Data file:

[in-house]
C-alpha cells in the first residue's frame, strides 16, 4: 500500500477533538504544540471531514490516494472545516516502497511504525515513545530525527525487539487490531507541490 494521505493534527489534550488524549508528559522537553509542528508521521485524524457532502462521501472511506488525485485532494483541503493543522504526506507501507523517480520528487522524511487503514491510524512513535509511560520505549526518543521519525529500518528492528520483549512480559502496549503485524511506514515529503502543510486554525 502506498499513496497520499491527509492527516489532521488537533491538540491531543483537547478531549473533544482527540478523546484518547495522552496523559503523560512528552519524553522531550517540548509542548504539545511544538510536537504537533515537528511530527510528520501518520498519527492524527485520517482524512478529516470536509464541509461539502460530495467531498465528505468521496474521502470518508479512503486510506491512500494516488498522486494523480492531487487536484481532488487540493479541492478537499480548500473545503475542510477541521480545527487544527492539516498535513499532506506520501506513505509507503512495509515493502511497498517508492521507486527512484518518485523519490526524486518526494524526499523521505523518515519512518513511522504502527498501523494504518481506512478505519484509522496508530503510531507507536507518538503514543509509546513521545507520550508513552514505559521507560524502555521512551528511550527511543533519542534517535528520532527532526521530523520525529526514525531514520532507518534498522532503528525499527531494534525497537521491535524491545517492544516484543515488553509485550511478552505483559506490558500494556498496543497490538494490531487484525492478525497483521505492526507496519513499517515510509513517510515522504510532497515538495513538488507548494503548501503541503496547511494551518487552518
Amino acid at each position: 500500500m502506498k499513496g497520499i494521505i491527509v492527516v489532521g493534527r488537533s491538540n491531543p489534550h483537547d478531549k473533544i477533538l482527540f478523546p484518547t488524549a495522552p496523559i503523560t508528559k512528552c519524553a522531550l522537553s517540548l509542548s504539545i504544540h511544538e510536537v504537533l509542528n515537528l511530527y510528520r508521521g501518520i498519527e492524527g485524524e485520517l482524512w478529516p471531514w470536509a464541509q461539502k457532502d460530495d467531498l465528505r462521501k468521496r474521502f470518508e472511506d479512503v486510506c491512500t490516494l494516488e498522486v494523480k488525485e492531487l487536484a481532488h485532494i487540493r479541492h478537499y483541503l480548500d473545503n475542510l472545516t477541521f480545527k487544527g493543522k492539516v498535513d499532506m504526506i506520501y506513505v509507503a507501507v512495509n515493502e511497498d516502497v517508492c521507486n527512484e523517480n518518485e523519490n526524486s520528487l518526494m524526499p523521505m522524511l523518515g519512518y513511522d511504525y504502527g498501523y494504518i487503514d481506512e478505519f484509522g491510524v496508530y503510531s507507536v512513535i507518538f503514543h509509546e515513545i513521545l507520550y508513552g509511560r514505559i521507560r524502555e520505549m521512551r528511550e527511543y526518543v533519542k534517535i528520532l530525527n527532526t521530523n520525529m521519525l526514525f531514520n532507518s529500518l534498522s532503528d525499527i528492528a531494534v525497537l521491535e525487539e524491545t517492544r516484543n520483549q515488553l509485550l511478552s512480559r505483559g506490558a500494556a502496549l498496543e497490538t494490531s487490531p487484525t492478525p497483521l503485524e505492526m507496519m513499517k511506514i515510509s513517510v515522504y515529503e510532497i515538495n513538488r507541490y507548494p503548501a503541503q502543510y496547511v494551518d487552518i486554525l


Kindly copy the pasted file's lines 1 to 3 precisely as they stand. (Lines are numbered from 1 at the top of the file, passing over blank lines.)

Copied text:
[in-house]
C-alpha cells in the first residue's frame, strides 16, 4: 500500500477533538504544540471531514490516494472545516516502497511504525515513545530525527525487539487490531507541490 494521505493534527489534550488524549508528559522537553509542528508521521485524524457532502462521501472511506488525485485532494483541503493543522504526506507501507523517480520528487522524511487503514491510524512513535509511560520505549526518543521519525529500518528492528520483549512480559502496549503485524511506514515529503502543510486554525 502506498499513496497520499491527509492527516489532521488537533491538540491531543483537547478531549473533544482527540478523546484518547495522552496523559503523560512528552519524553522531550517540548509542548504539545511544538510536537504537533515537528511530527510528520501518520498519527492524527485520517482524512478529516470536509464541509461539502460530495467531498465528505468521496474521502470518508479512503486510506491512500494516488498522486494523480492531487487536484481532488487540493479541492478537499480548500473545503475542510477541521480545527487544527492539516498535513499532506506520501506513505509507503512495509515493502511497498517508492521507486527512484518518485523519490526524486518526494524526499523521505523518515519512518513511522504502527498501523494504518481506512478505519484509522496508530503510531507507536507518538503514543509509546513521545507520550508513552514505559521507560524502555521512551528511550527511543533519542534517535528520532527532526521530523520525529526514525531514520532507518534498522532503528525499527531494534525497537521491535524491545517492544516484543515488553509485550511478552505483559506490558500494556498496543497490538494490531487484525492478525497483521505492526507496519513499517515510509513517510515522504510532497515538495513538488507548494503548501503541503496547511494551518487552518
Amino acid at each position: 500500500m502506498k499513496g497520499i494521505i491527509v492527516v489532521g493534527r488537533s491538540n491531543p489534550h483537547d478531549k473533544i477533538l482527540f478523546p484518547t488524549a495522552p496523559i503523560t508528559k512528552c519524553a522531550l522537553s517540548l509542548s504539545i504544540h511544538e510536537v504537533l509542528n515537528l511530527y510528520r508521521g501518520i498519527e492524527g485524524e485520517l482524512w478529516p471531514w470536509a464541509q461539502k457532502d460530495d467531498l465528505r462521501k468521496r474521502f470518508e472511506d479512503v486510506c491512500t490516494l494516488e498522486v494523480k488525485e492531487l487536484a481532488h485532494i487540493r479541492h478537499y483541503l480548500d473545503n475542510l472545516t477541521f480545527k487544527g493543522k492539516v498535513d499532506m504526506i506520501y506513505v509507503a507501507v512495509n515493502e511497498d516502497v517508492c521507486n527512484e523517480n518518485e523519490n526524486s520528487l518526494m524526499p523521505m522524511l523518515g519512518y513511522d511504525y504502527g498501523y494504518i487503514d481506512e478505519f484509522g491510524v496508530y503510531s507507536v512513535i507518538f503514543h509509546e515513545i513521545l507520550y508513552g509511560r514505559i521507560r524502555e520505549m521512551r528511550e527511543y526518543v533519542k534517535i528520532l530525527n527532526t521530523n520525529m521519525l526514525f531514520n532507518s529500518l534498522s532503528d525499527i528492528a531494534v525497537l521491535e525487539e524491545t517492544r516484543n520483549q515488553l509485550l511478552s512480559r505483559g506490558a500494556a502496549l498496543e497490538t494490531s487490531p487484525t492478525p497483521l503485524e505492526m507496519m513499517k511506514i515510509s513517510v515522504y515529503e510532497i515538495n513538488r507541490y507548494p503548501a503541503q502543510y496547511v494551518d487552518i486554525l